He said: "I think we've seen that any party, whether Labour, Liberal Democrats or Conservatives, that wants to show an understanding of the countryside can easily hold and win these seats."

Tufnell said he expected the next election to be "fierce", adding that 12 million rural voters "could end up deciding who wins the general election".


A backlog of unpaid driving licenses threatens if DVLA officers go on strike

Officials working for the Driver and Vehicle Licensing Agency (DVLA) have called a 15-day strike in an ongoing pay protest.

Members of the Public and Commercial Services Union (PCS) working for Output Services Group at TY Felin and Morriston in Swansea will be out of work from June 11 to 25.

Among other things, these staff print materials from the DVLA, which creates a backlog of driving licences, while tachographs and BPM reminders are not printed.

This group went on strike in February, and the printing presses were closed and there was no one to manage them.

In a statement, PCS general secretary Mark Serwotka said: "Managers fought last time and will fight this time.

"We are not afraid to put pressure on ministers to meet our reasonable demands - a fair pay rise to help our members weather the cost of living crisis."

A DVLA spokesman said: "The quickest and easiest way to deal with DVLA is through our online services, which together with our contact center are operating as normal during this period of industrial action."


The Tories accuse Labor of being "all over the place" on immigration

As you might expect, the Tories have not fully endorsed Labour's immigration reform proposals (see 12pm post for more details).

In a rather pointed statement, Tory leader Greg Hands said: "Labour has shown us again this morning that they are all over immigration.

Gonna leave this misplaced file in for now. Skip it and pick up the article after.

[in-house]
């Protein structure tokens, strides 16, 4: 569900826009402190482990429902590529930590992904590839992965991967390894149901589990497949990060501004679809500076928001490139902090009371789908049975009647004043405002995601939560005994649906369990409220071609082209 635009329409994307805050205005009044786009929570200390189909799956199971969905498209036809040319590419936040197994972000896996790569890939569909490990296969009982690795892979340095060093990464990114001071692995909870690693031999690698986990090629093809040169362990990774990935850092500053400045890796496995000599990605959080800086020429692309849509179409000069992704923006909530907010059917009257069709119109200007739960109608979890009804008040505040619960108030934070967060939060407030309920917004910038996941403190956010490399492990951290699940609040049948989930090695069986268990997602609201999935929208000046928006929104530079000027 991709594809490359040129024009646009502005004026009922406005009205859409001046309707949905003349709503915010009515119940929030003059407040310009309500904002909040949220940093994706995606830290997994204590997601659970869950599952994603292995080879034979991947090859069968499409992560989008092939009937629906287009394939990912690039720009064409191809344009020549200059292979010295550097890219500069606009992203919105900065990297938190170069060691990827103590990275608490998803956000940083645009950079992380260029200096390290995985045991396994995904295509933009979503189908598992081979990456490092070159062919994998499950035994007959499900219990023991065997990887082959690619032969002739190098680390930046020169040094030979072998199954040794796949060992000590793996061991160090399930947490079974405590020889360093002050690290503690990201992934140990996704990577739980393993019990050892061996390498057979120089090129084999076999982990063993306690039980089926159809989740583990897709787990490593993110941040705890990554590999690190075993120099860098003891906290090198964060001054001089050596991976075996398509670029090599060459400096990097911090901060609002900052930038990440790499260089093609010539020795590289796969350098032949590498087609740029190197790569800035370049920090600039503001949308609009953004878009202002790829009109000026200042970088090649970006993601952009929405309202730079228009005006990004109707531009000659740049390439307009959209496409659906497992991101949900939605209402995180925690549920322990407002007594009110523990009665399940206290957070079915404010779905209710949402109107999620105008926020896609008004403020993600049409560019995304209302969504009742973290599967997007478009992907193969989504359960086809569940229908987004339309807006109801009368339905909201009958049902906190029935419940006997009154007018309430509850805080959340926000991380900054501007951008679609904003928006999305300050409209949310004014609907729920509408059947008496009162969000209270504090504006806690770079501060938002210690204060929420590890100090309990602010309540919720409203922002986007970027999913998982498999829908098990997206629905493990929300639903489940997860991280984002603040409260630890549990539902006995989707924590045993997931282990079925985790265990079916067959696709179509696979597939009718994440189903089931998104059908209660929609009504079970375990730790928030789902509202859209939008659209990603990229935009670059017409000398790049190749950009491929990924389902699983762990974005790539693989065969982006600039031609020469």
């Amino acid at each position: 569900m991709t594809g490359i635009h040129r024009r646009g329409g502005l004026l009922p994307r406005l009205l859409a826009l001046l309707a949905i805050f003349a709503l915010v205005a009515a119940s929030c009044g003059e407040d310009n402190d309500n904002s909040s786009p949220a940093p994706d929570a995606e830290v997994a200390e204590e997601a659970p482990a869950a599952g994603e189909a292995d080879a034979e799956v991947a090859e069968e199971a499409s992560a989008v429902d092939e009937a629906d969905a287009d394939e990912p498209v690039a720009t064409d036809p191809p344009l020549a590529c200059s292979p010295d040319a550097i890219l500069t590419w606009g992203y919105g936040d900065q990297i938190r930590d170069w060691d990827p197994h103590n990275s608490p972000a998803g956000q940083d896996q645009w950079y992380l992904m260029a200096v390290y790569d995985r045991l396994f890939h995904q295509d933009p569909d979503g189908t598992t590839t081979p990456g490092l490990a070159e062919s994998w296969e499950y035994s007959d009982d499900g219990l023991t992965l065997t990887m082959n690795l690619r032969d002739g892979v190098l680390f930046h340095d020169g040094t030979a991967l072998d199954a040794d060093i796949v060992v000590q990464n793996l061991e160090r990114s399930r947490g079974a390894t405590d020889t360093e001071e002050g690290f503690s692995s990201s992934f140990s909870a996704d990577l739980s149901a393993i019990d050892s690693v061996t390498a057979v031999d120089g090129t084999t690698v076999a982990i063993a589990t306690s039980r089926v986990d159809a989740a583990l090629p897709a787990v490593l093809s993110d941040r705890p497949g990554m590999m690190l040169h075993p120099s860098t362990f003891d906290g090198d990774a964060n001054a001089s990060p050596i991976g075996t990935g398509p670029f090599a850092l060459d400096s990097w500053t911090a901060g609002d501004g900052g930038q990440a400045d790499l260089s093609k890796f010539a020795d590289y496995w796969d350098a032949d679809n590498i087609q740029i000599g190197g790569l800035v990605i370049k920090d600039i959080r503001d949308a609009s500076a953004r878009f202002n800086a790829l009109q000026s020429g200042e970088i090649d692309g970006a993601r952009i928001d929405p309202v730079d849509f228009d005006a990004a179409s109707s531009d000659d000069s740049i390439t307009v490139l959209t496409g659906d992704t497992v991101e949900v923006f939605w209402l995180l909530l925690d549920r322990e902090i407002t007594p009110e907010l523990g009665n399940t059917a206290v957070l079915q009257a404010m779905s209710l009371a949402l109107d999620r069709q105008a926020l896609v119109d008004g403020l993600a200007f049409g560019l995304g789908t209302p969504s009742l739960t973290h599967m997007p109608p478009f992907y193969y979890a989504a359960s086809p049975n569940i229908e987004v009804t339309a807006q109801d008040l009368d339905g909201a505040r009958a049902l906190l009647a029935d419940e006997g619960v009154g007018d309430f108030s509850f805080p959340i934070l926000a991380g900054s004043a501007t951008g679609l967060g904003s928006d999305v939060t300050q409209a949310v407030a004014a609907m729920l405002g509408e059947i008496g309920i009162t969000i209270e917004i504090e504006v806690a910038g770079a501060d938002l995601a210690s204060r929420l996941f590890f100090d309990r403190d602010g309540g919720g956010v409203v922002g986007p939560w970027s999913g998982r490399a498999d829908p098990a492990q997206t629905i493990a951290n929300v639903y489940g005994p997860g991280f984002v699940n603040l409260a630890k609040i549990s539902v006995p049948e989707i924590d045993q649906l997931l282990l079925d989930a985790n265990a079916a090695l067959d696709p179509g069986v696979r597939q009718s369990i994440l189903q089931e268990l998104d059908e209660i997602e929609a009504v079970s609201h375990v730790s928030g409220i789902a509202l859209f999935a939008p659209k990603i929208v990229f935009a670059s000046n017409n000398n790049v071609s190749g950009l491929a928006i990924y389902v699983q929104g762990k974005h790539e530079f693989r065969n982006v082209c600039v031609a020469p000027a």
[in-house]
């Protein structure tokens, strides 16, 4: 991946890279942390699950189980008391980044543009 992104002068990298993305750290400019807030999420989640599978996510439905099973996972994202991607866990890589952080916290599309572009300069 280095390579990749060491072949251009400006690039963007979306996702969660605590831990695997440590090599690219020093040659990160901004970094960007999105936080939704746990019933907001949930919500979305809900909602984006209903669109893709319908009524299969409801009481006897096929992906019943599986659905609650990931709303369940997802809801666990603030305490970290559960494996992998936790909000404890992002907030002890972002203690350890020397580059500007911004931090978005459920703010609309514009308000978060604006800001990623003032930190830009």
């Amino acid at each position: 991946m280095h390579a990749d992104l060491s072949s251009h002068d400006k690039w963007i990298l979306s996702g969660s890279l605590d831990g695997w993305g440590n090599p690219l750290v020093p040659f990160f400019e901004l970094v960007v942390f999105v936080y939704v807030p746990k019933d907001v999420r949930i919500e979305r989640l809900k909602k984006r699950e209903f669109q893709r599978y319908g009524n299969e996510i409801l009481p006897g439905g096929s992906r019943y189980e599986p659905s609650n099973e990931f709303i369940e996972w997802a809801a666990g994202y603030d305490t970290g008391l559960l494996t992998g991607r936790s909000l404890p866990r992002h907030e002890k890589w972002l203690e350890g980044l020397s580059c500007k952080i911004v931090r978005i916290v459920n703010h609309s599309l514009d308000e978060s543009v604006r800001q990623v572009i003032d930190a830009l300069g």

"The fact is that left-wing barrister Keir Starmer has made freedom of movement one of his most important leadership commitments and has previously said that all immigration controls are racist.

"The Conservatives have implemented a points system and reformed student visas, giving us the means to control numbers while delivering on our five priorities."

It should be noted that net migration reached a new calendar year record of 606,000 people in the year to December 2022.

For more Skysdata and forensics correspondent Tom Chesireanalyzes net migration in detail...


How many languages does Boris Johnson speak? ›

English is a West Germanic language in the Indo-European language family, with its earliest forms spoken by the inhabitants of early medieval England. It is named after the Angles, one of the ancient Germanic peoples that migrated to the island of Great Britain.

Is Boris still a member of Parliament? ›

Johnson remains in the House of Commons as a backbencher.

Who is the only president whose first language isn t English? ›

Martin Van Buren was the only American president who did not speak English as his first language. He was born in Kinderhook, New York, a primarily Dutch community, spoke Dutch as his first language, and continued to speak it at home.

How many Tory members of Parliament are there in the UK? ›

The party currently has 354 Members of Parliament, 260 members of the House of Lords, 9 members of the London Assembly, 31 members of the Scottish Parliament, 16 members of the Welsh Parliament, 4 directly elected mayors, 30 police and crime commissioners, and around 5,647 local councillors.

How many members does the England Parliament have? ›

Like the upper house, the House of Lords, it meets in the Palace of Westminster in London, England. The House of Commons is an elected body consisting of 650 members known as members of Parliament (MPs).

Is David Cameron still a member of Parliament? ›

David William Donald Cameron (born 9 October 1966) is a British former politician who previously served as Prime Minister of the United Kingdom from 2010 to 2016 and Leader of the Conservative Party from 2005 to 2016.

What is the most dying language? ›

Speak up! The world's most endangered languages and where to hear them